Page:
Abstract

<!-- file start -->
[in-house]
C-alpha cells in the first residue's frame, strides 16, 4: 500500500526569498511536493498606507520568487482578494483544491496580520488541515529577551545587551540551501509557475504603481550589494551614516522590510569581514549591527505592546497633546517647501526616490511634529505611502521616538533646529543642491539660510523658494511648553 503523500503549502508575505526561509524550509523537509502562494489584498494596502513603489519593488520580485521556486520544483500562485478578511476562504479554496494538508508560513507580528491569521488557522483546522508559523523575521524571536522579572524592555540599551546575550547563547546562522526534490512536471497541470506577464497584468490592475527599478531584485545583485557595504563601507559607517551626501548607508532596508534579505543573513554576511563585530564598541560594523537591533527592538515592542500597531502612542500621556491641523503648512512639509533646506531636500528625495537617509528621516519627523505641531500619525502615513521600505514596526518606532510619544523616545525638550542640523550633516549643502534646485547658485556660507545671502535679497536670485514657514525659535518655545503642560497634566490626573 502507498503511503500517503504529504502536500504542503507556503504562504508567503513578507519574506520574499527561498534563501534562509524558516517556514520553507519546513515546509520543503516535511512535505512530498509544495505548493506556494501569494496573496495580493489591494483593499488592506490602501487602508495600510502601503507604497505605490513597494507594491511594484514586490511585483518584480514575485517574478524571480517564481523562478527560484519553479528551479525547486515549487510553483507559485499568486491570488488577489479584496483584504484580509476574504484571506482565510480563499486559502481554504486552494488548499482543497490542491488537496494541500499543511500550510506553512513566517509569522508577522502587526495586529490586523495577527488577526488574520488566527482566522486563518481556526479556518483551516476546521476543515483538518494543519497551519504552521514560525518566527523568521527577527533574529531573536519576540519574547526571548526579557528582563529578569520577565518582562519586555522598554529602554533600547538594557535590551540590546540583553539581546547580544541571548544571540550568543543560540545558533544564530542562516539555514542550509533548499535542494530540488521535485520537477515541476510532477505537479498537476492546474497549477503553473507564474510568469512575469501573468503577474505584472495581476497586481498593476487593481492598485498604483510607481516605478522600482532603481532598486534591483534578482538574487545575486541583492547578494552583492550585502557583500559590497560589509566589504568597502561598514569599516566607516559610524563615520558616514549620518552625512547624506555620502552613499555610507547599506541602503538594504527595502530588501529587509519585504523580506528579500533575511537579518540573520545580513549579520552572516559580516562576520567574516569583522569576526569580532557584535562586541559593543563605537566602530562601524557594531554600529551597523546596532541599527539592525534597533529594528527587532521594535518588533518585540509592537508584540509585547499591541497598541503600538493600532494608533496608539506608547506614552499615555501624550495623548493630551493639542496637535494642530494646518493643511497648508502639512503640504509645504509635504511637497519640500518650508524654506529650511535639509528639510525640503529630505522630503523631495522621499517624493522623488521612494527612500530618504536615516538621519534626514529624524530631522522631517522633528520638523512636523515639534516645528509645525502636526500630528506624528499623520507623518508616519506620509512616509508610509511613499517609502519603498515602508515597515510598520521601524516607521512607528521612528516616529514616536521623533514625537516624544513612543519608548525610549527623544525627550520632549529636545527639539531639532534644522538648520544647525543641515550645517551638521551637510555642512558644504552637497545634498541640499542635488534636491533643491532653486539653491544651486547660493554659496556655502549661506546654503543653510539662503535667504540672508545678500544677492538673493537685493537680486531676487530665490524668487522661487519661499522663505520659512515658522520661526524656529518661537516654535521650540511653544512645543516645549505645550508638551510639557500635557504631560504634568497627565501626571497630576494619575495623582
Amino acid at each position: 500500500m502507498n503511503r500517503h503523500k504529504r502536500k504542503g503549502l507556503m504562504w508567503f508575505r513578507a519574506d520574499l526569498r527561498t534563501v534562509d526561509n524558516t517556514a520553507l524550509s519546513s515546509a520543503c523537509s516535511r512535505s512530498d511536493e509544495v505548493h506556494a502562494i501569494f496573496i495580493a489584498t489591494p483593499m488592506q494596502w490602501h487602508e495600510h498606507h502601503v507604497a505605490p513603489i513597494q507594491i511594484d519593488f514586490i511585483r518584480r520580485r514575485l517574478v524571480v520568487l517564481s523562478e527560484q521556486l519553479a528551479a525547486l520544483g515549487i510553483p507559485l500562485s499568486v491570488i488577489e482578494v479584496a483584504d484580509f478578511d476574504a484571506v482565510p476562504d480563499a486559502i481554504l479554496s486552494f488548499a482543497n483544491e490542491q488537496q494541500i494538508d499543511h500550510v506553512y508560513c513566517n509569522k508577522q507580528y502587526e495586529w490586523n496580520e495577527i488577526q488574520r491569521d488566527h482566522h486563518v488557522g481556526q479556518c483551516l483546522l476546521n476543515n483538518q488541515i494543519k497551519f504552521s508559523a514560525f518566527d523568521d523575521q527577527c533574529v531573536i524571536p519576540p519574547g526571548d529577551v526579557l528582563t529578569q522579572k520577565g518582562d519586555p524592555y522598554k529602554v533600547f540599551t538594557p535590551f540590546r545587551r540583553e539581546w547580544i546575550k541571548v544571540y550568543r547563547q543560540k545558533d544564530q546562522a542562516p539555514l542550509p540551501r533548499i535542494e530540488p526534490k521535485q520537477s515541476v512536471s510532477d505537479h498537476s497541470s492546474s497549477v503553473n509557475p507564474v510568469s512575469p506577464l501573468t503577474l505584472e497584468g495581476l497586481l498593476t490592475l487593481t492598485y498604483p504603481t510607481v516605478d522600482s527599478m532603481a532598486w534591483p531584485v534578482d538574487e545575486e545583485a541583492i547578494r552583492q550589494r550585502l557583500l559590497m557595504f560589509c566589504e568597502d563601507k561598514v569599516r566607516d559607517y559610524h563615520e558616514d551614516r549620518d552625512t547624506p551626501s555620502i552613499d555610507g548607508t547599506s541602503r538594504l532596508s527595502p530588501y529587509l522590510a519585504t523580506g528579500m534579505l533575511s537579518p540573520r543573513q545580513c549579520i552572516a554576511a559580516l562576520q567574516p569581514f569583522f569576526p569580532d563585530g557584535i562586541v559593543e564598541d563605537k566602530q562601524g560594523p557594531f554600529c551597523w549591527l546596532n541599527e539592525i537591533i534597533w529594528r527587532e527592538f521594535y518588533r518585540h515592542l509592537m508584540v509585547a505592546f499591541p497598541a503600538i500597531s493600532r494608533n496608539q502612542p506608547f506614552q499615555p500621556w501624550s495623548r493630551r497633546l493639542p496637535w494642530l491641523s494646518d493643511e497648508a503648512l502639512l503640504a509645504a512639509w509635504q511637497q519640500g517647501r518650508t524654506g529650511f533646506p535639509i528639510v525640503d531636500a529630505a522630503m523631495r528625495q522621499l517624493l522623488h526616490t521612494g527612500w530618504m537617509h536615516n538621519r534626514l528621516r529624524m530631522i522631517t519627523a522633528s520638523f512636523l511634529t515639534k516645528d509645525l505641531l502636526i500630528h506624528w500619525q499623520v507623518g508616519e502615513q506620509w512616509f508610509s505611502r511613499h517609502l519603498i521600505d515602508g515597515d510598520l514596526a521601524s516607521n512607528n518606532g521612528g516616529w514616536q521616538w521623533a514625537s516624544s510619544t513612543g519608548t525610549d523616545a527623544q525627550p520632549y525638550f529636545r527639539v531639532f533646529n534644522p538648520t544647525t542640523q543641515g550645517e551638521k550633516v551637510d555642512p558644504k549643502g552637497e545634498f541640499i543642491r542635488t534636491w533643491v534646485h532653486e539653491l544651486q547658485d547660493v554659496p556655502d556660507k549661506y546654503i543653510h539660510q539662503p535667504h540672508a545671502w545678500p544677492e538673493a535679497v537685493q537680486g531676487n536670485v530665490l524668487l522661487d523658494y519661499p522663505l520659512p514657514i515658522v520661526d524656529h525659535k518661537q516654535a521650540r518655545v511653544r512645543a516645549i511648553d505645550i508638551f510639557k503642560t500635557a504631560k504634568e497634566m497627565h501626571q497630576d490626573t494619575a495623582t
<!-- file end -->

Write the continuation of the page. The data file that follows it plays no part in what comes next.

This article examines the ideologies, practices, and aesthetics of the West Hollywood freaks, the Haight-Ashbury Diggers, and the Lower East Side Yippies between 1965 and 1969. These countercultural radicals conceptualized pleasure as a revolutionary heuristic: sex was central to critiques of middle-class culture and to effective strategies of resistance against the imperatives of the dominant order. The articulation of pleasure, performance, and protest by countercultural radicals has been unfairly obscured in the prevailing treatment of the counterculture by historians of mainstream liberalism, civil rights activism, and the New Left. Freak, Digger, and Yippie activists emphasized culture as the primary target of radical dissent and believed that robust, effective protest required the expression and experience of pleasure in public. To explore the ideologies, practices, and aesthetics of these activists, I look at the music, dance, fashion, and art they created by examining newspapers, magazines, albums, liner notes, broadsides, documentaries, and photographs, as well as later memoirs and interviews. While countercultural radicals were geographically fragmented and ideologically diverse, they collectively forged an effective, durable fusion of pleasure, performance, and protest between 1965 and 1969.

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